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<i> The bank was wrong? </i> I believe I heard angels sing. : The Day the Bank Bombed

There have been moments in my life of such triumph and gratification they will remain with me as long as there is even a faint glow in this splendid, old body.

I speak, for instance, of the night I shared pizza with Michael J. Fox and the afternoon I chatted with Ted Kennedy as we stood side by side at a common urinal.

Each by itself would constitute an apex of fulfillment, but there is yet another event that has brightened my spirit, an instance so glorious that all else suffers by comparison.

Ladies and gentlemen, boys and girls: I Proved the Bank Was Wrong.

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It’s this way.

I deal with a mortgage company that stores its incoming monthly payments in a cigar box and keeps its records on scraps of paper by the telephone.

Last month, a company representative who chirps when she talks called to say that my payment of $535 was past due, late-calls being the firm’s single area of efficiency.

I checked my records and discovered the payment had, indeed, been made, but since they had not received the check, it must have either been lost in the mail or eaten by a secretary who mistook it for cheese.

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I informed the mortgage company that I was stopping payment on the check and sending them another. Should they find the first check, they were to destroy it instantly in any ritual fashion they saw fit.

Dancing naked around the cigar box would be just fine.

Stopping payment was no challenge. I telephoned Security Pacific Bank, gave them the check number and the amount and followed up with a letter. I was told no problem; it was in the computer.

That, one would think, was that. Wrong.

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The mortgage company, alas, found the first check, which had been mistakenly dropped in someone’s lunch bag, and, of course, cashed it instantly along with the replacement check.

Calamity was in the works.

Mistake No. 2 fell to Security. Instead of stopping payment on the lost check as it should have, the bank honored it.

Were I J. Paul Getty or even Armand Hammer, the error would have no doubt passed unnoticed. Mine, however, is a marginal existence. What I have, I spend. I do not believe there ought to be one unrequired cent in my bank account.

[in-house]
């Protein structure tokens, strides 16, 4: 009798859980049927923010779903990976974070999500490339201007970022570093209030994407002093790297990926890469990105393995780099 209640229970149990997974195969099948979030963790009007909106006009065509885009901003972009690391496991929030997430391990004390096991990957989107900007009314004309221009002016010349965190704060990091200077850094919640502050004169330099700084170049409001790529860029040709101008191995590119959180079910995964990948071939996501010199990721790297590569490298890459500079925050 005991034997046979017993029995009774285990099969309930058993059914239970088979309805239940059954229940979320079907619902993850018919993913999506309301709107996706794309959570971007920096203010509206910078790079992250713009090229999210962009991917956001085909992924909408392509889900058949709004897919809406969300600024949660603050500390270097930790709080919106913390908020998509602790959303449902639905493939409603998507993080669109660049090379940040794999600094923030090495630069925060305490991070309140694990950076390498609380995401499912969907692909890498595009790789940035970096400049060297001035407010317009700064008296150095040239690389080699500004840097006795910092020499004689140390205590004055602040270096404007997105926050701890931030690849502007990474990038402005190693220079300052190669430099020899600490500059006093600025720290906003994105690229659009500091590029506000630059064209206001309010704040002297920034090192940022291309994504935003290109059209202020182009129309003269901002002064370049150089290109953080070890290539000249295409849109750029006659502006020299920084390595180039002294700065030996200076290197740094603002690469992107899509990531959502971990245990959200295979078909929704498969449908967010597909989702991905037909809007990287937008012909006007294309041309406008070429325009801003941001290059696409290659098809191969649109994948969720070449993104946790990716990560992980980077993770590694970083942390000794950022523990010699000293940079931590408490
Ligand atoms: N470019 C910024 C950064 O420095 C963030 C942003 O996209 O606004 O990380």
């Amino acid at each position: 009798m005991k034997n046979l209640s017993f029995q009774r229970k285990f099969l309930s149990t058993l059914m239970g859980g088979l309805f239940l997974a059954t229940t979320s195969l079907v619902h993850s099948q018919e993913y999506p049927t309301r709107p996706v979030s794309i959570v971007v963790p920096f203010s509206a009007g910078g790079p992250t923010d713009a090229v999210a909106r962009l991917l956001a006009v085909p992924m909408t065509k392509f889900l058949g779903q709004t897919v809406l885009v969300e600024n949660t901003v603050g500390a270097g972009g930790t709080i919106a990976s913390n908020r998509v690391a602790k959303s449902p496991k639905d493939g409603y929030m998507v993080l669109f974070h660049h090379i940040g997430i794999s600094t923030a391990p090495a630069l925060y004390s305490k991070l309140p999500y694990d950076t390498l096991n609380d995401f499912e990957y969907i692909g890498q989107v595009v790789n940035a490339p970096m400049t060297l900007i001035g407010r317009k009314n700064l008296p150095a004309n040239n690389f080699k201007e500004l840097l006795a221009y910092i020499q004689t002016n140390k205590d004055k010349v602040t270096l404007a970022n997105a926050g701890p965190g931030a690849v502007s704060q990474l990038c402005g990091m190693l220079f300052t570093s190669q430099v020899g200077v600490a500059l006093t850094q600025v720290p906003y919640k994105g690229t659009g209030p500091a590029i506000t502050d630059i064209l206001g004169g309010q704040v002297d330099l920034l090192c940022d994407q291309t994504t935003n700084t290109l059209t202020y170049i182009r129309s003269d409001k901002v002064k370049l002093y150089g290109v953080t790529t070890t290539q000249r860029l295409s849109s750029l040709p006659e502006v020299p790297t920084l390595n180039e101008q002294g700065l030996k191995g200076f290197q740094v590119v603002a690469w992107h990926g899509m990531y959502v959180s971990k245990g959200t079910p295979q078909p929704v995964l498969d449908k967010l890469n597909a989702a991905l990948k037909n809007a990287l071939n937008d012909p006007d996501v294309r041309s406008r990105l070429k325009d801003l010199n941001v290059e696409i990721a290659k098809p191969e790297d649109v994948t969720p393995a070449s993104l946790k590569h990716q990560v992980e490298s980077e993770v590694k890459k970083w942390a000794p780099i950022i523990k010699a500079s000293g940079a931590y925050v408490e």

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Interest accrued will offer scant comfort when I grow too old to dream.

As a result of the bank error and my theory of borderline economics, my checks began bouncing all over the San Fernando Valley, and I was slapped with a bank service charge at each bounce.

My inclination at such times is to capitulate quickly. The situation was much too complicated for either me to articulate or for a bank employee to comprehend. I was another screaming consumer buried in error.

But my wife said, “They can’t do that to us.”

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“It would take an executive order to untangle this,” I said, “and, unfortunately, we are between presidents at the time.”

“You can do it, Martinez,” she said. “I have faith.”

That led me, however grudgingly, to Security Pacific Bank. I felt like a small dog barking at the moon, but a Wife’s Faith is not to be taken lightly.

“I have a problem,” I said to the first person I confronted at the bank. “You didn’t stop payment on a check you should have stopped payment on.”

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“Next window,” she said.

I knew the game. I would go to the next window, and she would say “Next window,” whereupon another teller would say “Next Window,” and so ad infinitum until I took my case to the branch manager, and he had me arrested for window-hopping.

Then I met Sharon, the lady at the first window.

“Tell me about it from the start,” she said pleasantly.

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“Well,” I said, “in the beginning God created the heaven and the earth. And the earth was without form, and void and. . .”

“Just start with the stop-payment order,” she said.

I went through it all. She listened patiently, backing away only to avoid my tendency to spray saliva when I get excited, and then she said, “I’ll look into it.”

The old look-into-it game.

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Convinced I must be crazy to challenge a bank, she would hide in a place where she could observe me carefully, confident that at some point I would reveal my pathology by exposing myself or by shouting back at the voices in my head.

But that didn’t happen.

Sharon returned a short while later and said, “Well, I don’t know how it happened, but the bank was wrong.”

The bank was wrong? I believe I heard angels sing.

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She continued by saying they should have stopped payment on the check, but they didn’t.

Therefore, my account would be credited not only with the sum of the check but also with $90 the bank had extracted in service charges.

“We’ll just have to take the loss,” she said.

Someday when I am dying and the ribbons of life’s achievements stream before my closing eyes, I will once more see Michael J. Fox eating pizza and Ted Kennedy urinating, and I will hear those words of atonement spoken by Sharon. The bank was wrong.

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And I’ll lay me down with a will.


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